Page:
Myoho (the Supreme Dharma) (妙法)

Myoho (Saddharma in Sanskrit) means the first victorious and mysterious dharma in Buddhism.

Summary:

The original Sanskrit term "saddharma" was composed of the words 'dharma' ('law') and 'sat' ('right, true, and good'). The term "saddharma" had already appeared in "Hokku-kyo Sutra, Dhammapada" and other primitive sutras. In many circumstances, this term was translated into 'shobo' ('right dharma'). Also, Hogo JIKU (a Chinese priest who was born in North India and came to China to be engaged in translation of original sutra into Chinese) named the original "Hokekyo" as "Sho-hokkekyo sutra" (the "Right Lotus Sutra"). But, later, Kumaraju (one of the greatest Chinese translators of original sutra into Chinese) retranslated this to "Myohorenge-kyo." So, the official name of "Hokekyo" became "Myohorenge-kyo."
This is the reason why "Hokekyo" came to be generally called 'Myoho.'

Kichizo (a Chinese priest in the 6th-7th centuries) described in his "Hokke Genron" that there should have been really deep impetus for Kumaraju to change the word "sho" to "myo." As if to prove this, disciples of Raju Sanzo (another name of Kumaraju), including those from Dosho to Houn and Chigi (Zhiyi), defined 'Myoho' as the absolute truth in their commentaries on "Hokekyo."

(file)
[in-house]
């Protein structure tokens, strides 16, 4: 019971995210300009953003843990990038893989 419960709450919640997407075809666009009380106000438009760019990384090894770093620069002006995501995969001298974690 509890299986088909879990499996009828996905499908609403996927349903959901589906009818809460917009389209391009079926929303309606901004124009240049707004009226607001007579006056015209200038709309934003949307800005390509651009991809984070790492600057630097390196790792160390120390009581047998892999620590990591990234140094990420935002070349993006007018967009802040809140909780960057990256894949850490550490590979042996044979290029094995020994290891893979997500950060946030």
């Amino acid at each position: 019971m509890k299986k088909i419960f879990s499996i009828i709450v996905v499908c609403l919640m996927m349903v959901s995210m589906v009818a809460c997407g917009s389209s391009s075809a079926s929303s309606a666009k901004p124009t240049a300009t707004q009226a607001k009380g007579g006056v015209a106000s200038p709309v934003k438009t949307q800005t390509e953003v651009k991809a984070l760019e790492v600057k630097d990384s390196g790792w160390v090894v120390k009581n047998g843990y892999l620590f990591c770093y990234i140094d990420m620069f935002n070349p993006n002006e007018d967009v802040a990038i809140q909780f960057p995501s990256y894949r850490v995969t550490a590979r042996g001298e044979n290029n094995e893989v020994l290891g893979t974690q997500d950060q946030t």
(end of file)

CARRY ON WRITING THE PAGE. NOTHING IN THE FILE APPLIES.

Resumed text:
The letter 'Myo' of "Myoho" is an abbreviation of "Mimyo," which is the term mentioned in Kaikyoge (a verse to recite before intoning a sutra) of any sect of Buddhism, which reads as follows:
無上深甚微妙法 百千万劫難遭遇' (Dharma of Mimyo is the deepest of all, so that it is very hard to encounter with even through millions of years). As mentioned in the above verse, the term "Mimyo" had originally implied excellent flavor and beauty beyond expression. It also had unspeakably complex implications and delicate flavors in sensitive parts.

Even the letter 'Myo' has the following meanings:
Being curiously excellent,
Being adept and skilled, and
Being fine, small, and delicate.

"Hokke gengi" (subtle and profound essentials of the Lotus Sutra) mentions in its introduction that Myosha (skilled men) are rewarded with mysterious dharma; "Yuimagyo" (Vimalakirti Sutra) mentions in its Bukkokuhon that public people may be rescued by this Myoho (supreme dharma); "Hokekyo" mentions in its Hobenhon that Homyo (supreme dharma) is difficult to understand; "Nehangyo" (the Nirvana Sutra) mentions in its Myoji-kudokuhon that any Myoho dharma of various theories, as well as any secrecy kept deep in warehouses, are all destined to enter the Great Nirvana.